There’s also a risk for severe storms… including a 5% probability of tornadoes for areas south of I-70. This would primarily be along and south of Bloomington to Columbus to Greensburg line. Stay weather aware and expect additional watches and warnings to be issued the next several hours.
A few splash and dash showers are possible this evening… but much of the central part of the state remains dry. We’ll monitor the southwestern corner of the state closely as storms in southern Illinois continue to increase and spread southeastward. Sullivan, Greene and Lawrence counties are under a Severe T’Storm Watch until 1am.
Additional scattered heavy showers and storms are possible going into Friday morning. We also anticipate more dry hours tomorrow before a low pressure begins to intensify along the Ohio River. As this happens rain and storms will increase across Central Indiana… becoming widespread by sunset and dropping locally heavy rain amounts.
Friday night into Saturday morning will be wet and breezy as this system continues to intensify heading into Ohio. A stiff northeasterly wind wrapping as the center of the low will make for blustery conditions Saturday morning. Latest model trends are for a slower departure of this system and I’m leaning toward a wetter solution overall to Saturday.
We’re still targeting Sunday as the best day of the 7 day forecast… but it also includes an chance of rain heading toward sunset. Stay weather aware the next 24-36 hours – Sean Ash
You don’t need me to tell you that’s it’s been a wet June thus far. In fact, the early morning rainfall from heavy storms pushed Indianapolis’ monthly rainfall above 6″. This is more than 2″ above the June monthly average and marks the wettest month in the city since last June when just over 7″ fell.
Even higher totals occurred last night in west central Indiana where 3″+ dropped in parts of Vermillion, Parke and Putnam counties. At this point we only widely scattered showers and storms this evening, but are monitoring conditions in southwestern Illinois/northern Missouri for storm initiation. These storms would more likely have a higher impact on the southern half of Indiana and possibly produce some locally severe wind within the yellow shaded zone of the severe weather risk map.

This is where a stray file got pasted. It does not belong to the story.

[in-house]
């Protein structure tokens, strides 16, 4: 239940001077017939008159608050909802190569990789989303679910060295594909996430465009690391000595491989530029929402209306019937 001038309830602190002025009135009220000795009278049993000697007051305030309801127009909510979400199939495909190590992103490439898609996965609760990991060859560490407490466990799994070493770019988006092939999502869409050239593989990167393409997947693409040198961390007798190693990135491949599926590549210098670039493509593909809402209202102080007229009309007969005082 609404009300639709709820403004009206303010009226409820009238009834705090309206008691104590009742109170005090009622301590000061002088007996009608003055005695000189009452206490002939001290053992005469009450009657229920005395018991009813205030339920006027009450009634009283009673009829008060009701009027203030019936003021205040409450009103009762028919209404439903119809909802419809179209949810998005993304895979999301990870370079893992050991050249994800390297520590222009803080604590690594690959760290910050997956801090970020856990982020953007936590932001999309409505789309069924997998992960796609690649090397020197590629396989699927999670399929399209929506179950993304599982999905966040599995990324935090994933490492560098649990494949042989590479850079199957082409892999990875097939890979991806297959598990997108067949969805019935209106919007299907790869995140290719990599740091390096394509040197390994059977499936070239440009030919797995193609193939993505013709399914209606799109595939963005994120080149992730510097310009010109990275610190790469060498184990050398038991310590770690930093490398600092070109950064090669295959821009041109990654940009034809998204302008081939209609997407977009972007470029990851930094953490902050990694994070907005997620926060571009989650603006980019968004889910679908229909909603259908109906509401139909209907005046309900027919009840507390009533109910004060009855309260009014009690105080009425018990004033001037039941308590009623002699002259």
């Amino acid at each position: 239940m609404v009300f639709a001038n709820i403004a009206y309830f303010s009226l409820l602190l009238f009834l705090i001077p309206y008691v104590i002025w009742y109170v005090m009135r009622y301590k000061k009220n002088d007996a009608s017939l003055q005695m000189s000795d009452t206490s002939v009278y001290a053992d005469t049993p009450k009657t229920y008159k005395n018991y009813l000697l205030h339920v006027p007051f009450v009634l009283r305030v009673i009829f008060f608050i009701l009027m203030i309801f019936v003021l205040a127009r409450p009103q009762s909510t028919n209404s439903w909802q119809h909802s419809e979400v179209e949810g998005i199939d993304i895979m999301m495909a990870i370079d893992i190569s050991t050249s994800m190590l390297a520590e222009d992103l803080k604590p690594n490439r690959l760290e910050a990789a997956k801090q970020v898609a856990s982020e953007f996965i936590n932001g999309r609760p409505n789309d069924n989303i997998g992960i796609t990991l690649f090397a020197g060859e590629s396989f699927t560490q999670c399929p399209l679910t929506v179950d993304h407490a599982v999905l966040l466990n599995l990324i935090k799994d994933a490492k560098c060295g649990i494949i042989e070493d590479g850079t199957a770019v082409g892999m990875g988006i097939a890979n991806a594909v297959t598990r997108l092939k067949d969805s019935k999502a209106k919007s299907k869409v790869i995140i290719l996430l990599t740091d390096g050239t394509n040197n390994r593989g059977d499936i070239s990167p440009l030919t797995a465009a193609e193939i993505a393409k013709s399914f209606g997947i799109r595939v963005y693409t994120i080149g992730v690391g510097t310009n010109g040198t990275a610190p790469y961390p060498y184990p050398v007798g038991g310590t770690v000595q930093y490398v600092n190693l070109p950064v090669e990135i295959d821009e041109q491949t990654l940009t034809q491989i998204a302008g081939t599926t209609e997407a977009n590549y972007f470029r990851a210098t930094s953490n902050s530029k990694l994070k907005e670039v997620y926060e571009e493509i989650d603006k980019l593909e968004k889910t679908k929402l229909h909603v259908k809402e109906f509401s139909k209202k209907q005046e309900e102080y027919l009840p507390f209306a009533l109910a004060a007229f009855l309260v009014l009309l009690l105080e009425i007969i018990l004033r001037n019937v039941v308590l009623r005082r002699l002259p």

Low pressure strengthening across the Ohio Valley Friday promises to deliver a rather wet and stormy stretch heading into the weekend. Showers and locally heavy storms increase during the day tomorrow. Much like this evening, cities in far southern Indiana stand the highest chance of severe storms where temperatures will be a bit warmer than the mid-70s over much of the viewing area.
We’ll be on the backside of this system early Saturday, but still under its damp and breezy influence. A stiff northeasterly wind undercutting clouds and rain makes for an unpleasant start to the weekend. But conditions should improve as the low moves away and this paves the way for the best day of the 7 day forecast on Sunday. Comfortably cool lows in the 50s are followed by sunshine and 70s to finish the weekend. By that time we’ll have earned it too! Check back for updates – Sean Ash
Confidence is growing that a cluster of storms currently over Iowa will blossom into a full-fledged summer time storm complex. Latest hi-res modeling suggest Central Indiana could be in the cross-hairs of this complex during the Thursday morning commute.
If current modeling verifies this system would arrive after 4am but linger into late morning… with gusty wind and potentially flooding rainfall in the 1-3″ range for some. While we don’t envision widespread severe, localized severe wind gusts are certainly very possible depending on it track.